What do underarm lymph nodes do? Why do they swell up? And how do you know if the swelling is simply an infection – or might be cancer?
You're taking a shower, soaping up. And suddenly, underneath your arm, your fingers detect a painful, tender lump – one that wasn't there yesterday. Your mind starts to race: "Do I need to worry about this? Could it be an infected lymph node, even though I haven't felt sick? Could it be… cancer?"
What is the lymphatic system?
Your body's lymphatic system, made up of a series of small vessels, carries a clear liquid – lymph – from your body tissues to the heart. In the heart, lymph joins blood and is pumped via arteries back to the tissues. This efficient system helps drain excess liquid from tissues, and transports infection-fighting white blood cells to where they're needed.
What are lymph nodes?
Scattered along these small lymphatic vessels are up to 700 lymph nodes. These small (think...
Every time I shave my legs, I get itchy, red bumps. How can I get rid of them and how can I prevent them?
In order to take care of shaving-related irritations, it's important to know the underlying cause of inflamed bumps. Razor burn, which results from improper shaving techniques, can create a rash-like appearance that usually fades on its own after a few days. On the other hand, it's possible that those razor bumps are the result of ingrown hairs, which are also referred to as pseudofolliculitis barbae.
When shaving, make sure you use a gentle hand. If your problem is simply razor burn, you need to make a few adjustments to your shaving routine in order to reduce irritation and inflammation. To start, soften the hair by soaking your legs for several minutes in warm water. Invest in a moisturizing shave gel-soap doesn't cut it-and lather the shaving area completely. Let the lather sit on the hair for a minute before proceeding.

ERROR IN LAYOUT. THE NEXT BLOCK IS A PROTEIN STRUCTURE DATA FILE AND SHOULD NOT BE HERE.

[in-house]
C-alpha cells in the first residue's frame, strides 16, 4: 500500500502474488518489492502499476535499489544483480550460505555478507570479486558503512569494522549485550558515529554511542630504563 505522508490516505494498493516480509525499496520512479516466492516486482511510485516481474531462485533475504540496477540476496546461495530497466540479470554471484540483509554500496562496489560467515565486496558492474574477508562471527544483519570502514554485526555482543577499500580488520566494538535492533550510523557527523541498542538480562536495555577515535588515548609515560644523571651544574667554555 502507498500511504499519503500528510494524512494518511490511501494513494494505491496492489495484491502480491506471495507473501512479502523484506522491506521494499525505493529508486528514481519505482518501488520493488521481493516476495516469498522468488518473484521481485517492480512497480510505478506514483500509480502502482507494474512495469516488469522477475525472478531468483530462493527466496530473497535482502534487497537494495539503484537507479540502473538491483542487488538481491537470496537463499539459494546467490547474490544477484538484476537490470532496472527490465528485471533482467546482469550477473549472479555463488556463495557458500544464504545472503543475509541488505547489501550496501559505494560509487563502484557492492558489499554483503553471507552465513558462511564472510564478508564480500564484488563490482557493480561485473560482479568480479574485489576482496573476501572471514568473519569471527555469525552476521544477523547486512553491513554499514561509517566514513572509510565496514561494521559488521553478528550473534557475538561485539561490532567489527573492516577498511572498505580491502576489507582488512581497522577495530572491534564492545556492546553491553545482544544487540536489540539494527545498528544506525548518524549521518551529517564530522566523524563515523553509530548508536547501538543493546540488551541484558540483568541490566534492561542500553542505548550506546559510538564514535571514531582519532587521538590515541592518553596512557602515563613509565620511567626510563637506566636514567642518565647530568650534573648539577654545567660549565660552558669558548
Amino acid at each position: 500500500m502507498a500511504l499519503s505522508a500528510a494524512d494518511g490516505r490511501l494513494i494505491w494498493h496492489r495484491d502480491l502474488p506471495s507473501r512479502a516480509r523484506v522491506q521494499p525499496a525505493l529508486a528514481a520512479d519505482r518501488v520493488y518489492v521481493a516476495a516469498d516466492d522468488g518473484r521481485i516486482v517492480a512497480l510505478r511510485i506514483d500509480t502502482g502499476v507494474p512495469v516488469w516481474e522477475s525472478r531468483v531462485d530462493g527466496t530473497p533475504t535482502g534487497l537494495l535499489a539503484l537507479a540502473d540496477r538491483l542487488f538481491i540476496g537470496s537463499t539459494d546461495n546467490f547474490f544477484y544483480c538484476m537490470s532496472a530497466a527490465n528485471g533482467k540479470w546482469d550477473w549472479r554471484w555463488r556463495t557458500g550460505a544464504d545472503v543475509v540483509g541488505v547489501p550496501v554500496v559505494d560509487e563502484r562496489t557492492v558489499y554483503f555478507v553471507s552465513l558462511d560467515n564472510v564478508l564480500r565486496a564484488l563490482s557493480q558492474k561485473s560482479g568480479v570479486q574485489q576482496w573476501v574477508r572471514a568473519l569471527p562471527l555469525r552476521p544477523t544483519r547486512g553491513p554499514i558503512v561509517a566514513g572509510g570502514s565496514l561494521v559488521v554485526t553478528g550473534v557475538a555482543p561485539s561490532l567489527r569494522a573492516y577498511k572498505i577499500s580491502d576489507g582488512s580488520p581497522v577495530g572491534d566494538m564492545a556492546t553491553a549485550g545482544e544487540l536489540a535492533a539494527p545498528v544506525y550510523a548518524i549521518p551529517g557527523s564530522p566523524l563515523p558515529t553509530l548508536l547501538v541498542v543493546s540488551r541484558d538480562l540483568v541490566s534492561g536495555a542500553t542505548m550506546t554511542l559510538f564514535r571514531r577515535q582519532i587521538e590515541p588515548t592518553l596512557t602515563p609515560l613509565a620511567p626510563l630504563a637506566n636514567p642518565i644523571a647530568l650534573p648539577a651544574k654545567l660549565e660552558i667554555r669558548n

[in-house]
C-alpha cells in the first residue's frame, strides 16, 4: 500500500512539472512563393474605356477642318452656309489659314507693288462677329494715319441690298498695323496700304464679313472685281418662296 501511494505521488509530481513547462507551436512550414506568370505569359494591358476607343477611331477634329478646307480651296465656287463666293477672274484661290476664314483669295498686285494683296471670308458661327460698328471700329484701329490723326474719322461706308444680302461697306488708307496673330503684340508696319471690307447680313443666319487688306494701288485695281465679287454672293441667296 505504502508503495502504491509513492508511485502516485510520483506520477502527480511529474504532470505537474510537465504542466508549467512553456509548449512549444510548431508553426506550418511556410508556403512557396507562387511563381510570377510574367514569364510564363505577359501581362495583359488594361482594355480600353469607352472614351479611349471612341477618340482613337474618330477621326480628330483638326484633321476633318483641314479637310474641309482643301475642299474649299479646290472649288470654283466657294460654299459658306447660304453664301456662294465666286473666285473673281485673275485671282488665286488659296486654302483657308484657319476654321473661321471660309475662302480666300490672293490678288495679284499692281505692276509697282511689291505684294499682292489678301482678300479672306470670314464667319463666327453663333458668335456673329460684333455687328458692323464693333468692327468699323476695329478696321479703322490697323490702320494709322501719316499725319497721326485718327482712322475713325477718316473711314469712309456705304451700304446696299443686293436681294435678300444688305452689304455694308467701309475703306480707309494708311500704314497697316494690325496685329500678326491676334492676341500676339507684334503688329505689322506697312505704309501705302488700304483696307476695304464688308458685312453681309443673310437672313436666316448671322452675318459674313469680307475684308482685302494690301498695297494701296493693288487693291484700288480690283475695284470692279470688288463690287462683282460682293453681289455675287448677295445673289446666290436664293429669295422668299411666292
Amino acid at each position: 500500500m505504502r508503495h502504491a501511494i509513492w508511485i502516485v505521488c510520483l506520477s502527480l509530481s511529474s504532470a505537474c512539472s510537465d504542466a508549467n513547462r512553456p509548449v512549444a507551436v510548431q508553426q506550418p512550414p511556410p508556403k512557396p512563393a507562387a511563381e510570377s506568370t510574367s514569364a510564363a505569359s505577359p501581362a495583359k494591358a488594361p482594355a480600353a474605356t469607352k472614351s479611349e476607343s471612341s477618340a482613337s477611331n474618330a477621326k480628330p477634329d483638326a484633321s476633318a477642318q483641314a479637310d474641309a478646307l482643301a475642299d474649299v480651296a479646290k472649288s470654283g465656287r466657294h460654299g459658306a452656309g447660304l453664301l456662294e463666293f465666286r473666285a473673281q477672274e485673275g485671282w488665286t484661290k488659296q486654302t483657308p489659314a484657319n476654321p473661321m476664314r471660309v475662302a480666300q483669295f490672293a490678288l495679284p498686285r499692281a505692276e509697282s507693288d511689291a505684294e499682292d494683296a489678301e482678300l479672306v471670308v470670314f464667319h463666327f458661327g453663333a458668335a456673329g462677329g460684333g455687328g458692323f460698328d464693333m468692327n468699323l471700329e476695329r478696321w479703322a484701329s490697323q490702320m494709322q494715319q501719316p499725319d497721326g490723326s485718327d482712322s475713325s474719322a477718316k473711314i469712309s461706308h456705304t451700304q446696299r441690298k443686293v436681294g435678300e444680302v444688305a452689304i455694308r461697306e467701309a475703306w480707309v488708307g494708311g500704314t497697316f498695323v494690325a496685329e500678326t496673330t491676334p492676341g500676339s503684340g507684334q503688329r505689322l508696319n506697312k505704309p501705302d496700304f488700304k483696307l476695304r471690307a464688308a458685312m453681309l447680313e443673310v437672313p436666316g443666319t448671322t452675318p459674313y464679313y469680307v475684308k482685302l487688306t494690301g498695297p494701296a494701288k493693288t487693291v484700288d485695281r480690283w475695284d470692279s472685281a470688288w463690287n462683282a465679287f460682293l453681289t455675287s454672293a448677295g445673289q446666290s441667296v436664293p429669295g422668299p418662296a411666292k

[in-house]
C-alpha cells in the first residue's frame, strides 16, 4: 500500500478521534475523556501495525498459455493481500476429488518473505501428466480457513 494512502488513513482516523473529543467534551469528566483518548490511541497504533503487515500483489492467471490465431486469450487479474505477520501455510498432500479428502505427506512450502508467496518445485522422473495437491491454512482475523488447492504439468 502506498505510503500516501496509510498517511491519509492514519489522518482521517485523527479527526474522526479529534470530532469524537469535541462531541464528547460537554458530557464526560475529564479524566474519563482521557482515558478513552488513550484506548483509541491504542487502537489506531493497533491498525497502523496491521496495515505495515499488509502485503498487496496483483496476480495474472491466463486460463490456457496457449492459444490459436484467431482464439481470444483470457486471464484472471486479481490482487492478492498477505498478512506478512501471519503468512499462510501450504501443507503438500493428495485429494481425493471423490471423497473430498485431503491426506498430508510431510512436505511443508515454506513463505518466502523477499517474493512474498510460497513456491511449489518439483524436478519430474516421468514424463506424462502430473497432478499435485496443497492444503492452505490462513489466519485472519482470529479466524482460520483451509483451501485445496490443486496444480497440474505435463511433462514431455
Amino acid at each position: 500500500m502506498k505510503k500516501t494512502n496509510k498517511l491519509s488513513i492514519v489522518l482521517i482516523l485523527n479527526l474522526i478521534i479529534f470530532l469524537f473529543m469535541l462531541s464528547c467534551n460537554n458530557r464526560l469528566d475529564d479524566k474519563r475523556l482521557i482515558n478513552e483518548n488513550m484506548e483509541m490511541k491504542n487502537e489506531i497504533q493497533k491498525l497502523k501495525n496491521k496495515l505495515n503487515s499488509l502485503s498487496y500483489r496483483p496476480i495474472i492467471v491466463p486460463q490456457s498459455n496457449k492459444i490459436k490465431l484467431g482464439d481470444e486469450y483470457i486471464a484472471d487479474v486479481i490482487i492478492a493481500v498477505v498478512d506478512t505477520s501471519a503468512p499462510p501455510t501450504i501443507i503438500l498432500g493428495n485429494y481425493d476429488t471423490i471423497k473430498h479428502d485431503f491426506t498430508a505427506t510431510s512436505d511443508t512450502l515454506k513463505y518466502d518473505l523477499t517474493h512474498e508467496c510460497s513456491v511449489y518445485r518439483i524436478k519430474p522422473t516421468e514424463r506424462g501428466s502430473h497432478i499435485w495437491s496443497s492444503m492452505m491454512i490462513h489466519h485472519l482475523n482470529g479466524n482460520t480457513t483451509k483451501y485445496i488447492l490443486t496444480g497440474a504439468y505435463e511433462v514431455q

Instead of trying to hold on to dis...
There are three levels of axillary lymph nodes (the nodes in the underarm or "axilla" area):
Level I is the bottom level, below the lower edge of the pectoralis minor muscle.
Level II is lying underneath the pectoralis minor muscle.
Level III is above the pectoralis minor muscle.
A traditional axillary lymph node dissection usually removes nodes in levels I and II. For women with invasive breast cancer, this procedure accompanies a mastectomy. It may be done at the same time as, or after, a lumpectomy (through a separate incision).
Based on the doctor's physical exam and other indicators about the likelihood that cancer has spread to your lymph nodes, the surgeon will generally remove between five and thirty nodes during a traditional axillary dissection. The total number of lymph nodes "involved" (showing evidence of cancer) is more important than the extent of cancer in any one node.
Your doctor will let you know if any lymph nodes were involved (and if so, how many), as well ...
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